New Hampshire’s Wild Rhododendron Park
FITZWILLIAM, N.H. (AP) - Many garden rhododendrons have bloomed and faded by now - but a special group of them growing in the wild is just coming into its own at a New Hampshire state park.
Hundreds of bushes of Rhododendron maximum, also known as great laurel or rosebay, are starting to bloom in a 16-acre grove in the southwest part of the state. The plants at Rhododendron State Park are at least several centuries old and are rare in New England; this is the largest known group of them in the region. The grove was designated a National Natural Landmark in 1982.
Rhododendron maximum, believed to be native to North America, are commonly found in the southern and central Appalachians along rocky wooded slopes.
In New Hampshire, their growing conditions, undisturbed through the years, are the key to their longevity: a swampy, evergreen forest with an acid soil and enough shade to protect them.
The white flowers with a tinge of pink don’t necessarily develop in big clusters like the ones on your front lawn, which likely are hybrids specially bred for lots of blooms.
"This is Mother Nature’s rhododendron," said Patrick Hummel, park manager. "They come and go. A few are open now; a few will open in a couple of weeks. They go in stages." He estimates that most buds will open about July 18 and stick around through part of August.
It’s hard to forecast how the rhododendrons will do each season because they’re unpredictable. Some may bloom on a bush while others are still dormant.
"We have good years and bad years. We haven’t pinpointed anything that influences them directly ... it’s kind of a roll of the dice year to year," Hummel said.
Many of the bushes are more than 10 feet tall and form arches over the loop trail, creating a tunnel-like effect for hikers. Most of the bushes form a dense thicket, but the trail opens up as it crosses a boardwalk, allowing visitors to look out over a shrub swamp with a small mix of red spruce, black gum and balsam fir trees.
The rhododendrons have existed at least since the late 1700s, when the Patch family settled the land and built a cottage. The property changed hands several times.
Stephen Follansbee, an entrepreneur who bought it in 1885, sold bottled water from the springs and potted rhododendrons. By 1901, it was owned by Levi Fuller, who proposed to "lumber off" the property. In response, Mary Lee Ware of Boston bought the land and gave it to the Appalachian Mountain Club in 1903, with the stipulation that the grove be protected.
The AMC maintained the land and used the Patch home as a shelter for hikers. The land was turned over to the state parks system in 1946.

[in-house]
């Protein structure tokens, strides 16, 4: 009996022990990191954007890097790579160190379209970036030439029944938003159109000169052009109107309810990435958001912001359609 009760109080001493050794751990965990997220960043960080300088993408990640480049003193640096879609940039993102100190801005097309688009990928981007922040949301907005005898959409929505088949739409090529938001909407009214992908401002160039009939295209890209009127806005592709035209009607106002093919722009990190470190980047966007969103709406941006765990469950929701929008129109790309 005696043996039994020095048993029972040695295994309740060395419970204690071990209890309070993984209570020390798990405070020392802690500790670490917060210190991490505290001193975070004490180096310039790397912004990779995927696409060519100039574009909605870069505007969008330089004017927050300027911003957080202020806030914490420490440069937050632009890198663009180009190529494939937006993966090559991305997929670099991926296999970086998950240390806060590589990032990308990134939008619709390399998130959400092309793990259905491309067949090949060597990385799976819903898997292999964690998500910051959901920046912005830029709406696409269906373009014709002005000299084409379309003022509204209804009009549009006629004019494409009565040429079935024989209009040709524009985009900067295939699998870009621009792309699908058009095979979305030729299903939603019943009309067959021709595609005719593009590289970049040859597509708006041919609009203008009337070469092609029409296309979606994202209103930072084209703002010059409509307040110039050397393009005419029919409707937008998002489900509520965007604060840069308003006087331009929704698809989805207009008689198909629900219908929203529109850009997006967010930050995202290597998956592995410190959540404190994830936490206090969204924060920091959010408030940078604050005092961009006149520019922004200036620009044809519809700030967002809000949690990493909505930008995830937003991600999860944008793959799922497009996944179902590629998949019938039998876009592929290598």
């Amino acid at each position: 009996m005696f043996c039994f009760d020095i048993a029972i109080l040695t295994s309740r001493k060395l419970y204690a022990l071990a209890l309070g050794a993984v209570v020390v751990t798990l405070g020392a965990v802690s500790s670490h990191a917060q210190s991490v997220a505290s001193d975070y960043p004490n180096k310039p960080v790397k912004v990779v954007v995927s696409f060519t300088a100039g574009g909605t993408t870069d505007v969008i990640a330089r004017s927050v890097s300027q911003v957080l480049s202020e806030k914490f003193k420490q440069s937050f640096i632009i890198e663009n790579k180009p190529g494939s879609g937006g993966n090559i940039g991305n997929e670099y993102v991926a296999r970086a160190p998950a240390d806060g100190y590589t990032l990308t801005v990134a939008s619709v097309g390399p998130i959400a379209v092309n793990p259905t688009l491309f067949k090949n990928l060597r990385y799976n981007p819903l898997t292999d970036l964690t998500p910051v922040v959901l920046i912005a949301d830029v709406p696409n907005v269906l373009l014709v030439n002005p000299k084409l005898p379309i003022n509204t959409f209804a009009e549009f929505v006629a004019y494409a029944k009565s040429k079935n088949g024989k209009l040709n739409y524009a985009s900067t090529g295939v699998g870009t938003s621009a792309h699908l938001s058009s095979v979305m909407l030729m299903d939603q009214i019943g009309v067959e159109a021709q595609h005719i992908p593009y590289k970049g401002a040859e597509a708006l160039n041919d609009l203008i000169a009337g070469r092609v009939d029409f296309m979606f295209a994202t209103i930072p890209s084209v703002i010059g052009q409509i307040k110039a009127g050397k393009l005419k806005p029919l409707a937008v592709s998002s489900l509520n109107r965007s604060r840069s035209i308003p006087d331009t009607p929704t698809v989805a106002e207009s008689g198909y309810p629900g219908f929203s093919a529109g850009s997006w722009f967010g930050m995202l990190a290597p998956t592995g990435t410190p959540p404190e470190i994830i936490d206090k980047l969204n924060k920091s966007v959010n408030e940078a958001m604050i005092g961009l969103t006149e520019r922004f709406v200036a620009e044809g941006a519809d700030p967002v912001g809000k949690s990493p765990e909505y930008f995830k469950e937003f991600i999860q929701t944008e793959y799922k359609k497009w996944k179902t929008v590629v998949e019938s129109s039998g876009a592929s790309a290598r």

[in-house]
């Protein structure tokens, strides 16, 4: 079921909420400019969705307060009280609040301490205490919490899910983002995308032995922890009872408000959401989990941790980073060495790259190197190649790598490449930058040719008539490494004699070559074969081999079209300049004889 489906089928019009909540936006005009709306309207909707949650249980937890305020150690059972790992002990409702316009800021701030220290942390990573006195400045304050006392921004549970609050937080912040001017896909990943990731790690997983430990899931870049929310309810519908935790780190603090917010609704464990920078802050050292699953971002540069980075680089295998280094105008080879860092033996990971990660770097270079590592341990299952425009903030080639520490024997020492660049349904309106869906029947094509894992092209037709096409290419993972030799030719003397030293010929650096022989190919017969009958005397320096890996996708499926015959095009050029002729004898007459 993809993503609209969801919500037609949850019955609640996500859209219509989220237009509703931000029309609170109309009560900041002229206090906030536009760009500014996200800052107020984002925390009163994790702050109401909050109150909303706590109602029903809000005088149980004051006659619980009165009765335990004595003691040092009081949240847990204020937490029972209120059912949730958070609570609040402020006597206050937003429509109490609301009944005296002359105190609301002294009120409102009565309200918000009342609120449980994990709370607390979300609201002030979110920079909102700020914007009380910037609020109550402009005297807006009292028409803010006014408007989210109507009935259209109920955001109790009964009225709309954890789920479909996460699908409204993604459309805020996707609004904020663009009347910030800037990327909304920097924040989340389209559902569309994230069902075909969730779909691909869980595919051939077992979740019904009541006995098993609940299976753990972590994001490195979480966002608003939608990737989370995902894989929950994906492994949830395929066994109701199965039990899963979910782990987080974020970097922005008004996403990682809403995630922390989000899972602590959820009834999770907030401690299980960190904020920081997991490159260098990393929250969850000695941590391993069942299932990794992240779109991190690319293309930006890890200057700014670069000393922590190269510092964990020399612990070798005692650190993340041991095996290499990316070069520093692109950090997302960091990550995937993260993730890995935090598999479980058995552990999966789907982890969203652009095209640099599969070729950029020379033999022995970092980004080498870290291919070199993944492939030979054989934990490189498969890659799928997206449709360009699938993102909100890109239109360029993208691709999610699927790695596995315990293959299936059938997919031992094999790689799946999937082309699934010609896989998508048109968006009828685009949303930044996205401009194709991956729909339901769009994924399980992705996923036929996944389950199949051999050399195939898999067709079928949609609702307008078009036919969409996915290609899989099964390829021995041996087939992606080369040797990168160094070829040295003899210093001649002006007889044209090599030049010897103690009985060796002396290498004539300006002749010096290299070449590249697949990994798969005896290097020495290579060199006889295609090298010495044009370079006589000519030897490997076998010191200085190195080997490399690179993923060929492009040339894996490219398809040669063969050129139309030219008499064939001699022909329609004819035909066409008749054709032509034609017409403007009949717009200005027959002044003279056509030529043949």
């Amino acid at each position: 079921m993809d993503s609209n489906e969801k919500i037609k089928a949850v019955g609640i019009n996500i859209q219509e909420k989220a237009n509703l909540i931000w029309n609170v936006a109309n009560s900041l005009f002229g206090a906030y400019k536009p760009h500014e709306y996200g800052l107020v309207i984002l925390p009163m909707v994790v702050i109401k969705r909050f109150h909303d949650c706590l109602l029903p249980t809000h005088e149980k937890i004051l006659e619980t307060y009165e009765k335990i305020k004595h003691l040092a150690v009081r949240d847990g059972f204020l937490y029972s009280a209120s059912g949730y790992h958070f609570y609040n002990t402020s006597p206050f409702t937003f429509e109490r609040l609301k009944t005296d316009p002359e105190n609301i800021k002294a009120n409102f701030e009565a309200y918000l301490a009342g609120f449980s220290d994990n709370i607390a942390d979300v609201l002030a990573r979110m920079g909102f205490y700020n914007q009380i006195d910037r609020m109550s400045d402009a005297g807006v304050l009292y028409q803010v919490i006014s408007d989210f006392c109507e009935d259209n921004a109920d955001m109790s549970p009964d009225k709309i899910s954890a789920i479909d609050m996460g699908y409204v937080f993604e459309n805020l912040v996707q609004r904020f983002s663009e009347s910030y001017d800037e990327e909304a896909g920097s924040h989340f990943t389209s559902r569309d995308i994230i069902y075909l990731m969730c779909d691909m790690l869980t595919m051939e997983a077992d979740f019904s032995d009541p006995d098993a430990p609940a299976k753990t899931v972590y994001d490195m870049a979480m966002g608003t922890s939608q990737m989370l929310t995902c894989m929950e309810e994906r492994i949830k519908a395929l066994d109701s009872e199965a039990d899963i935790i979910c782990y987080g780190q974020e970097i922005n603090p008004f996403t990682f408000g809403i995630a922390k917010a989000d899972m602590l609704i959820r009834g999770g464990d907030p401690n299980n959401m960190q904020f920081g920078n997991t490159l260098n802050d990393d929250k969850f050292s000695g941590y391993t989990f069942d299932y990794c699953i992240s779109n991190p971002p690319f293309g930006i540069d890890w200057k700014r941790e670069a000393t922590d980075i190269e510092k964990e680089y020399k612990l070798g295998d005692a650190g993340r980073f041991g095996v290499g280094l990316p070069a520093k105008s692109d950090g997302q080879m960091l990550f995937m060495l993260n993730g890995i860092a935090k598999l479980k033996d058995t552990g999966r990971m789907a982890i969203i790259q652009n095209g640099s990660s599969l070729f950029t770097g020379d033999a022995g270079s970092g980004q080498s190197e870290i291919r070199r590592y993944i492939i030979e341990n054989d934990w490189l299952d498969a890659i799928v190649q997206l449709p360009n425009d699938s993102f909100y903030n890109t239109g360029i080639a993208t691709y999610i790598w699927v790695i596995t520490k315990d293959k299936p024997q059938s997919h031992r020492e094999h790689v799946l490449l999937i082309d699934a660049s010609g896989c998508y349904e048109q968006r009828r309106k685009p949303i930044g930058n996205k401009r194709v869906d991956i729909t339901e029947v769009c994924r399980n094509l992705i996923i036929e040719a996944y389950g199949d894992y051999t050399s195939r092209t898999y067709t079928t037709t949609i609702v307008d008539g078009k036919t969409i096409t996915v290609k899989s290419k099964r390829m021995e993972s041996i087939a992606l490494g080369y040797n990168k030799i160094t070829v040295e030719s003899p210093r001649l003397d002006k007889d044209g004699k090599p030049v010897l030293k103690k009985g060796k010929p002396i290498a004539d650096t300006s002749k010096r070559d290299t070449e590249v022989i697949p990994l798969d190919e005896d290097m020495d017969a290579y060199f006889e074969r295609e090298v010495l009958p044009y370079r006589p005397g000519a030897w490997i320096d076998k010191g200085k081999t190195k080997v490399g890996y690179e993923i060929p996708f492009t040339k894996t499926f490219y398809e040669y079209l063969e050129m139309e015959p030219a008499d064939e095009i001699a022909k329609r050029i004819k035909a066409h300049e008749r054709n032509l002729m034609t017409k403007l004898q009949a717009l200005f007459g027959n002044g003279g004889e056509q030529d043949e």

Rhododendron State Park itself has over 2,700 acres with a separate wildflower trail that features mountain laurel, Indian pipe and woodland asters. There also are hiking trails, including one leading to the 1,900-foot summit of Little Monadnock Mountain, and a section of the 114-mile Metacomet-Monadnock Trail, which extends to parts of Massachusetts and Connecticut.
Sally Perkins of Salem, a regional district director of the American Rhododendron Society, said there’s a theory that Native Americans attributed special life-sustaining powers to the Rhododendron maximum because of their large evergreen leaves and traveled with it. "That may explain why you find some pockets of it in some places," she said.
"There’s something I think rejuvenating about going there," Perkins said of the Fitzwilliam park. "It’s just that quiet coolness of the location itself."
There are more than 800 species of rhododendrons. The Rhododendron maximum is one of only of three in North America with larger leaves. Asia has the most varieties.
There are some other Rhododendron parks and gardens in the country, such as the Rhododendron Species Foundation and Botanical Garden in Federal Way, Wash., which features more than 10,000 rhododendrons of many different species; the Kruse Rhododendron State Reserve in Cazadero, Calif., which has bright pink flowers; and the Crystal Springs Rhododendron Garden in Portland, Ore., which has more than 2,500 rhododendrons, azaleas and other plants.
Elsewhere, there are many gardens devoted to the plants in Scotland, England, British Columbia, Australia, Sweden and New Zealand.
If You Go...
RHODODENDRON STATE PARK: Route 119W, Fitzwilliam, N.H.; http://www.nhstateparks.org/explore/state-parks/rhododendron-state-park.aspx or 603-532-8862 (at Monadnock State Park). Free admission.